I rediscovered the library when I had babies and toddlers. It was another place to go on a cold, winter morning. There was storytime with the librarian and often other drop-in programming. It was a safe, bright space with little tables and chairs, toys, and, of course, books.
We tend to fall out of step with the public library after childhood. We use library resources at universities and colleges instead, we buy our own books and magazines, and now we even have the internet in the palm of our hands. Often, we find ourselves in libraries again when we have young children only to drift away once more when our kids are in school.
But that’s all about to change. Libraries have been evolving into community spaces that support learning in general and are especially focused on making science and technology more accessible to the general public. The Toronto Public Library has been rolling out all kinds of engaging new programs, services, and initiatives that will blow your mind. The TPL has an emphasis on science and technology programming that includes mobile pop-up labs, digital hubs, and more that will keep your family coming back all the way through high school and beyond.
Science, Technology, Engineering, and Math (STEM) Storytimes
Prompted by research that suggested a need for kids to be introduced to STEM-related ideas at an earlier age, the TPL introduced a special STEM Storytime for preschool-aged kids at select branches. The storytimes include a book that explores those math-and-science themes as well as hands-on learning activities that support them.
Pop-up Learning Labs
New and emerging technology that will become the engines of our future are prohibitively expensive and inaccessible right now. So the TPL has pooled its resources and created travelling labs to bring this breakthrough technology to communities across the city. Each mobile learning kit includes a 3-D printer, MacBook Pros, Arduino microcontroller-based kits for building digital devices, Lego Mindstorms kits to create programmable robots, Snap Circuits, and MaKey MaKey which is a circuit board that uses everyday objects.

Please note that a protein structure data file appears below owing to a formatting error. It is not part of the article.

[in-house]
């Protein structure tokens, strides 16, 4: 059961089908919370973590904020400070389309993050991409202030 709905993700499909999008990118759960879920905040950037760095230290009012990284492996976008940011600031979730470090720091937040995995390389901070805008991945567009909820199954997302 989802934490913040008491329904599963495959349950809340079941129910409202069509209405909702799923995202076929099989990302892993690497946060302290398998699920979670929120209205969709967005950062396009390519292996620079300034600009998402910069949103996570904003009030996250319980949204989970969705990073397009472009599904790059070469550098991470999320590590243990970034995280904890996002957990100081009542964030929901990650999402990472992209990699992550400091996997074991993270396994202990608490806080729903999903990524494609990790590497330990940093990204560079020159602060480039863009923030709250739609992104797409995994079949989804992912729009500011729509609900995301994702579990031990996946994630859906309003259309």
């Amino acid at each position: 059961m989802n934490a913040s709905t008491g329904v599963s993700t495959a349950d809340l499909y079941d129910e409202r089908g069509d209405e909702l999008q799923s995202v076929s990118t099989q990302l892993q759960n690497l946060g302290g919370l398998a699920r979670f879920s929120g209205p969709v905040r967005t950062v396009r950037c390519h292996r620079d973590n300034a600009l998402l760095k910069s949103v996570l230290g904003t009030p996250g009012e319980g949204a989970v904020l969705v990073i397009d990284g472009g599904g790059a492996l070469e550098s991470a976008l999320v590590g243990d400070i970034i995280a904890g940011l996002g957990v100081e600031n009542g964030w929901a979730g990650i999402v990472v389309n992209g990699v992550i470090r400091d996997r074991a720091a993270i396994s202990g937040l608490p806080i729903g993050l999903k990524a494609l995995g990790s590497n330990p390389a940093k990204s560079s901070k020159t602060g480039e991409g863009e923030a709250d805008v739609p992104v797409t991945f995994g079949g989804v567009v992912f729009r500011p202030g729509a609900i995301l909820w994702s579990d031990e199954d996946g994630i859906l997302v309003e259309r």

Digital Innovation Hubs
The TPL also has three permanent workspaces that provide free training and access to technology. They are at the Toronto Reference Library, Fort York, and Scarborough Civic Centre branches. You can register for free programs and classes for adults, children, or teens or just pop in to use technology. Imagine what you could do with a workstations equipped with software for audio/video editing, document/photo and 3D scanning, analog video conversion, web/graphic/3D design, or coding/programming. There are also high-end laptops, tablets, digital cameras, audio/video production equipment and microcontrollers available. And the best part? Each hub has a recording studio with cameras, green screen, studio mics, and other a/v gear.
Downloads and Streaming Content
Just because much of what we read is no longer printed on actual paper doesn’t mean we can’t use the library to borrow books anymore. In fact, the TPL has partnered with several digital content providers to offer ebooks, emagazines, video and audio streaming. All you need is your library card, the right apps, and an internet connection. This includes two ebook services just for kids, so they can check books out all on their own: OverDrive for Kids and Tumblebook.